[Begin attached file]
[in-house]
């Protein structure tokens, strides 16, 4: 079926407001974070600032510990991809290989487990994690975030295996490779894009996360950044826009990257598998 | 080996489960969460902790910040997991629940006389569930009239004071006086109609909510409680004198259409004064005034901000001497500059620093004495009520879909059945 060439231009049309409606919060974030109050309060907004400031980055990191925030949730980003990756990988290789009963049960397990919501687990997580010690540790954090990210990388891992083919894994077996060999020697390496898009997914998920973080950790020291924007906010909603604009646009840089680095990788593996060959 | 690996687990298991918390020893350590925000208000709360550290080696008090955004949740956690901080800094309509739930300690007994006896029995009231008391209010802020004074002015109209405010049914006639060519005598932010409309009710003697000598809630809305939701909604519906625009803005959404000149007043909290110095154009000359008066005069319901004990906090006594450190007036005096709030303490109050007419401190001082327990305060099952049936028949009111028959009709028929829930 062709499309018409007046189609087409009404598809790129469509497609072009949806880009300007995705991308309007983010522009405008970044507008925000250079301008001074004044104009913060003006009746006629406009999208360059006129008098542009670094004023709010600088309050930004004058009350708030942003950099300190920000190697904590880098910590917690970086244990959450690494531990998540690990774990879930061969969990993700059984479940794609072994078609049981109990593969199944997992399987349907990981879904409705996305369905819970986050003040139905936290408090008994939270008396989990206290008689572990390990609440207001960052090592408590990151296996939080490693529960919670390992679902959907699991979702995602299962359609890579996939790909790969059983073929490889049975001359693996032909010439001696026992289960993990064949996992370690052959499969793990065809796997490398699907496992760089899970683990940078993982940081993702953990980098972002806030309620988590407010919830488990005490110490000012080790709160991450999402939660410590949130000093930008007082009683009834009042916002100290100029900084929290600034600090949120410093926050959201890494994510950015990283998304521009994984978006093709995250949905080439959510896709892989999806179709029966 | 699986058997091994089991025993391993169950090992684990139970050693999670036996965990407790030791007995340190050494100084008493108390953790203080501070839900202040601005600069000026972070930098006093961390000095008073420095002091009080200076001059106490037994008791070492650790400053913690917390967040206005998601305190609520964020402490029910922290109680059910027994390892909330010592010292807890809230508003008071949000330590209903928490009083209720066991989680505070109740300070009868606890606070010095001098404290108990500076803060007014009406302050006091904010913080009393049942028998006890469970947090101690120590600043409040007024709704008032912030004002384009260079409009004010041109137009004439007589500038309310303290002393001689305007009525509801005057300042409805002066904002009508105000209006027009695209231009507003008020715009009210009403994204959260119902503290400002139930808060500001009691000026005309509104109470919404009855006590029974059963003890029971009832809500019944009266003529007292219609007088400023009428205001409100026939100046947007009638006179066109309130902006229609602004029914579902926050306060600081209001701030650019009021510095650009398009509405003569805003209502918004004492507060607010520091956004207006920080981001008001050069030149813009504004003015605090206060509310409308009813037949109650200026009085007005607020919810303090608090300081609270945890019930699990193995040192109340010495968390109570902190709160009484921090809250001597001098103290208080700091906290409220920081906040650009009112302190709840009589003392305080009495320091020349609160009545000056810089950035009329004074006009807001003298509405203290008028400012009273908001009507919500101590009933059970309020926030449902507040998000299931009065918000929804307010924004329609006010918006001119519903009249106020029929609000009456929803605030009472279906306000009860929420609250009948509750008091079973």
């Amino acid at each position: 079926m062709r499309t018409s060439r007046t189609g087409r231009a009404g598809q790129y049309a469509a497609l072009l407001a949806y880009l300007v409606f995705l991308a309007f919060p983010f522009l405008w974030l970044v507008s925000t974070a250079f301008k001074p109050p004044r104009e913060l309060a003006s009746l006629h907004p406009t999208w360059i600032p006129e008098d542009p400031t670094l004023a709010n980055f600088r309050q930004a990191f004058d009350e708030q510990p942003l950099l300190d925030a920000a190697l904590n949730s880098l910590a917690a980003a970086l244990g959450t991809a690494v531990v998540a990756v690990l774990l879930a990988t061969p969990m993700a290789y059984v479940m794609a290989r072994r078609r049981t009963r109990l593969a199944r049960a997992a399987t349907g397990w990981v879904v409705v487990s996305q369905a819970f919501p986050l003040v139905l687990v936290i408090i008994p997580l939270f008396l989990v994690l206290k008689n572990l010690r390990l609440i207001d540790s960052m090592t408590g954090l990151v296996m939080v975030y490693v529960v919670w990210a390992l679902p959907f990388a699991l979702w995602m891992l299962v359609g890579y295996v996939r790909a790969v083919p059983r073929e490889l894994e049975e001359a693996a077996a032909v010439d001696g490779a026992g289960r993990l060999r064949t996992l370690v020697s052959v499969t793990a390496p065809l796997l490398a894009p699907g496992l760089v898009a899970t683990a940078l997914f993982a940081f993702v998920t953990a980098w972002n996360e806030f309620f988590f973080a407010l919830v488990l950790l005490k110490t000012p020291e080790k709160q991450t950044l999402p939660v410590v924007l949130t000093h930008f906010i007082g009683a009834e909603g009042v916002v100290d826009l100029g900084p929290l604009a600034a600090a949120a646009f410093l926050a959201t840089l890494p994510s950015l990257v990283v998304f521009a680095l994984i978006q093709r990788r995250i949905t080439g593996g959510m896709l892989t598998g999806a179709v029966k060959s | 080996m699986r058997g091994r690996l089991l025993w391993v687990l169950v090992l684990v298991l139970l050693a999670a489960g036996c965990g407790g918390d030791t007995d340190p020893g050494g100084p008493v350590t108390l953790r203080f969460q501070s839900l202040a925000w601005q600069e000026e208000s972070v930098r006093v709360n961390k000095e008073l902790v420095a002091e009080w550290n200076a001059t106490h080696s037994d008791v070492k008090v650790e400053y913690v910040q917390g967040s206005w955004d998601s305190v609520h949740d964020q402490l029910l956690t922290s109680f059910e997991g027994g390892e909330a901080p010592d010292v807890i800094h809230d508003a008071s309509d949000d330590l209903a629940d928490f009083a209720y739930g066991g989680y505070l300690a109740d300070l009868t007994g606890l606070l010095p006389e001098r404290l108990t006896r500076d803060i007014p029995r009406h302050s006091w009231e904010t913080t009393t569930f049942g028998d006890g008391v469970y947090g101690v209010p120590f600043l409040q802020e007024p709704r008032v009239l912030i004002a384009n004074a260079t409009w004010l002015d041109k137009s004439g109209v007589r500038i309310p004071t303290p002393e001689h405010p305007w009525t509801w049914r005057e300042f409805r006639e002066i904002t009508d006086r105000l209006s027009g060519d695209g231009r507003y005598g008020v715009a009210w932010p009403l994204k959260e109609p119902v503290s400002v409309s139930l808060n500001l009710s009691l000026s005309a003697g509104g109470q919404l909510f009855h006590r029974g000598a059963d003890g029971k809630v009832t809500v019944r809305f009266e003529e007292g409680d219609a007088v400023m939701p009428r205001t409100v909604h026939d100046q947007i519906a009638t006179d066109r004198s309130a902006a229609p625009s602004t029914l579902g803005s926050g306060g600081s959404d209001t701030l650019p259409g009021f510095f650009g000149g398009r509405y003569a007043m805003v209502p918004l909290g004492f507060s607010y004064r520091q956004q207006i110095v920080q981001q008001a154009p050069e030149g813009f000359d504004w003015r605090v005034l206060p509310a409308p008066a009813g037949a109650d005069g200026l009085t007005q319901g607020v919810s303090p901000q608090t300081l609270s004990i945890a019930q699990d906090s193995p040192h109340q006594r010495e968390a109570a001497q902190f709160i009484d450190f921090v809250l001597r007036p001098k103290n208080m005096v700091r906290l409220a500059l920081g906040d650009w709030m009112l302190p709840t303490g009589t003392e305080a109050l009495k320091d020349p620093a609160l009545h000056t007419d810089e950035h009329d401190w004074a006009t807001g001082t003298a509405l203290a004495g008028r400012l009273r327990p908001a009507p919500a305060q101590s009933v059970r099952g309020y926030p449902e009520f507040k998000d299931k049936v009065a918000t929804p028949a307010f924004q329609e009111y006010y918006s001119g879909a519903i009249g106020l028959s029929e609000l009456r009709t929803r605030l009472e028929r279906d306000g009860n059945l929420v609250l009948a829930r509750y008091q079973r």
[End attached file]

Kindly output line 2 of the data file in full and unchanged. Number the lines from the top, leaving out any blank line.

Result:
């Protein structure tokens, strides 16, 4: 079926407001974070600032510990991809290989487990994690975030295996490779894009996360950044826009990257598998 | 080996489960969460902790910040997991629940006389569930009239004071006086109609909510409680004198259409004064005034901000001497500059620093004495009520879909059945 060439231009049309409606919060974030109050309060907004400031980055990191925030949730980003990756990988290789009963049960397990919501687990997580010690540790954090990210990388891992083919894994077996060999020697390496898009997914998920973080950790020291924007906010909603604009646009840089680095990788593996060959 | 690996687990298991918390020893350590925000208000709360550290080696008090955004949740956690901080800094309509739930300690007994006896029995009231008391209010802020004074002015109209405010049914006639060519005598932010409309009710003697000598809630809305939701909604519906625009803005959404000149007043909290110095154009000359008066005069319901004990906090006594450190007036005096709030303490109050007419401190001082327990305060099952049936028949009111028959009709028929829930 062709499309018409007046189609087409009404598809790129469509497609072009949806880009300007995705991308309007983010522009405008970044507008925000250079301008001074004044104009913060003006009746006629406009999208360059006129008098542009670094004023709010600088309050930004004058009350708030942003950099300190920000190697904590880098910590917690970086244990959450690494531990998540690990774990879930061969969990993700059984479940794609072994078609049981109990593969199944997992399987349907990981879904409705996305369905819970986050003040139905936290408090008994939270008396989990206290008689572990390990609440207001960052090592408590990151296996939080490693529960919670390992679902959907699991979702995602299962359609890579996939790909790969059983073929490889049975001359693996032909010439001696026992289960993990064949996992370690052959499969793990065809796997490398699907496992760089899970683990940078993982940081993702953990980098972002806030309620988590407010919830488990005490110490000012080790709160991450999402939660410590949130000093930008007082009683009834009042916002100290100029900084929290600034600090949120410093926050959201890494994510950015990283998304521009994984978006093709995250949905080439959510896709892989999806179709029966 | 699986058997091994089991025993391993169950090992684990139970050693999670036996965990407790030791007995340190050494100084008493108390953790203080501070839900202040601005600069000026972070930098006093961390000095008073420095002091009080200076001059106490037994008791070492650790400053913690917390967040206005998601305190609520964020402490029910922290109680059910027994390892909330010592010292807890809230508003008071949000330590209903928490009083209720066991989680505070109740300070009868606890606070010095001098404290108990500076803060007014009406302050006091904010913080009393049942028998006890469970947090101690120590600043409040007024709704008032912030004002384009260079409009004010041109137009004439007589500038309310303290002393001689305007009525509801005057300042409805002066904002009508105000209006027009695209231009507003008020715009009210009403994204959260119902503290400002139930808060500001009691000026005309509104109470919404009855006590029974059963003890029971009832809500019944009266003529007292219609007088400023009428205001409100026939100046947007009638006179066109309130902006229609602004029914579902926050306060600081209001701030650019009021510095650009398009509405003569805003209502918004004492507060607010520091956004207006920080981001008001050069030149813009504004003015605090206060509310409308009813037949109650200026009085007005607020919810303090608090300081609270945890019930699990193995040192109340010495968390109570902190709160009484921090809250001597001098103290208080700091906290409220920081906040650009009112302190709840009589003392305080009495320091020349609160009545000056810089950035009329004074006009807001003298509405203290008028400012009273908001009507919500101590009933059970309020926030449902507040998000299931009065918000929804307010924004329609006010918006001119519903009249106020029929609000009456929803605030009472279906306000009860929420609250009948509750008091079973």